Congressional Reaction to Galvin Task Force Report

Share This

Share/Save
Publication date: 
17 March 1995
Number: 
40

Over the last six weeks, several House and Senate hearings have
been held on the Galvin Task Force report on DOE's national
laboratories.  Reactions have been consistent, with approval of
many of the report's findings and conclusions, the notable
exception being the recommendation to corporatize the governance of
the laboratories (see FYI #17.)

The House Energy and Water Development Appropriations Subcommittee
held the first hearing on February 24.  Chairman John Myers
(R-Indiana) began the hearing discussing the "tremendous costs" of
running the laboratories, asking, "how much longer can we continue
to finance all of them?"  Myers said, "I guess it has not worked"
when describing the laboratories' Government-Owned,
Contractor-Operated management, later saying, "the labs have not
done the job for the money we have invested in them in the past few
years."  Nevertheless, he seemed to have doubts about corporatizing
the laboratories, a sentiment shared by his colleagues.  Rep.
Harold Rogers (R-Kentucky) expressed concern about the ability to
maintain future federal funding of basic research while Congress is
cutting other programs, such as food stamps.  While supportive of
basic research, Rogers worried that it is "too boring for us to
sell to the public."  Myers later said that he is asked by his
constituents, "why did you spend $2.5 billion on a hole in Texas?"

On February 28, the Senate Energy and Water Development
Appropriations Subcommittee and the Senate Energy and Natural
Resources Committee held a joint hearing on the task force report.
Appropriations subcommittee chairman Peter Domenici (R-New Mexico)
began by saying, "I accept that the current system of governance is
broken and should be replaced with a bold initiative." He added
that if corporatizing the laboratories was "too extreme,"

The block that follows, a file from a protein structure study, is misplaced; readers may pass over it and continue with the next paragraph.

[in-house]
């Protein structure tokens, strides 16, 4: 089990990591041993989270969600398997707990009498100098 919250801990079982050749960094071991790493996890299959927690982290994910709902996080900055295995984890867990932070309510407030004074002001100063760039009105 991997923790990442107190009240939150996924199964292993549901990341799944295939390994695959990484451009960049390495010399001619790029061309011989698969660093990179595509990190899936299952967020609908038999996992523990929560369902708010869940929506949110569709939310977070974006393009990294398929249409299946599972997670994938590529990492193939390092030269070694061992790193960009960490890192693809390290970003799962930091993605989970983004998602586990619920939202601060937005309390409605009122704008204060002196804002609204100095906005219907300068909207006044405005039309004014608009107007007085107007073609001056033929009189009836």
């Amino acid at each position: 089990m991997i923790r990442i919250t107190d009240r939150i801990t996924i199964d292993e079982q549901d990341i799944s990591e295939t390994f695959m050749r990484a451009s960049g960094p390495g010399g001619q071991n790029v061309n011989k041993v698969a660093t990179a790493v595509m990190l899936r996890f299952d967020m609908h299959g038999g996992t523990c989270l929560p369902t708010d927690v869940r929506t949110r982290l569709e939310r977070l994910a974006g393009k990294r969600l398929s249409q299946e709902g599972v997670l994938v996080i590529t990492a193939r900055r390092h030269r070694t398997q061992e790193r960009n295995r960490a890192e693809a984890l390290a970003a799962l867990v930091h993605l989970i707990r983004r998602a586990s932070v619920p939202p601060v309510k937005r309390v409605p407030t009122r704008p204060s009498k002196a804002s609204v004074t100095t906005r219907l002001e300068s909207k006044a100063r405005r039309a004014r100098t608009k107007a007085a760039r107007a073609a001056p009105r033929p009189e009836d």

management changes recommended by the task force could be
implemented.  Ranking appropriations subcommittee member J. Bennett
Johnston (D-Louisiana) said that while changes are needed to ensure
that the laboratories do not "fritter away," he does not support
corporatizing the laboratories.

Appearing at this joint hearing were Secretary of Energy Hazel
O'Leary and Robert Galvin.  O'Leary promised that "this is not just
another lab report that will be filed," adding that she "sincerely
embraces a large majority of that which is in the report."  DOE
will, she said, implement many of the management changes
recommended by the task force, adding "I am doing it."  O'Leary
took issue with Galvin's recommendation to corporatize most
laboratories by next year, which Galvin characterized at the
hearing as an experiment entailing minimal risk.  O'Leary remarked
that she was "very loathe to submit it [the laboratory system] to
some experiment," since it represents a $100 billion investment by
the taxpayer.  She added though, "I'm still in the examining phase
[of the corporatizing recommendation], not the rejection stage."
Energy and Natural Resources Committee Chairman Frank Murkowski
(R-Alaska) promised that the report would get a thorough review.

There was another joint hearing on March 9 by two House science
subcommittees.  Present at this hearing, in addition to O'Leary and
Galvin, were the directors of ten national laboratories.  Chairman
Dana Rohrabacher (R-California) was disappointed that the task
force did not recommend any laboratory closure or consolidation,
asking if this decision should be left to others.  Galvin replied
that national science and technology needs are so great that the
laboratories should not be diminished.  Rohrabacher replied that
everyone has similar views about all federal programs.

In both prepared testimony and oral comments, none of the
laboratory directors embraced the corporatizing recommendation,
although all found considerable merit in other findings of the
report.  None of the committees' members expressed a readiness to
corporatize the laboratories.

Judging from this series of hearings, there is a consensus among
Members of Congress, Secretary O'Leary, and the laboratory
directors that changes in the management style of the laboratories
are needed.  There is not such support for corporatizing the
laboratories.  What remains unresolved is if sufficient funding
will be provided to the Department of Energy to run all of the
laboratories in the future, given the budget climate.  At a March
6 hearing on the Department of Commerce budget request, House
Budget Committee Chairman John Kasich (R-Ohio) commented as an
aside that "we have the national laboratories that aren't working
very well."  Kasich and his staff have to find an over-all $1.2
trillion in deficit cuts to bring the federal budget into balance
by 2002.  The pressure is now on these subcommittees to
specifically identify some of those cuts in the Department of
Energy budget for FY 1996 and the years beyond.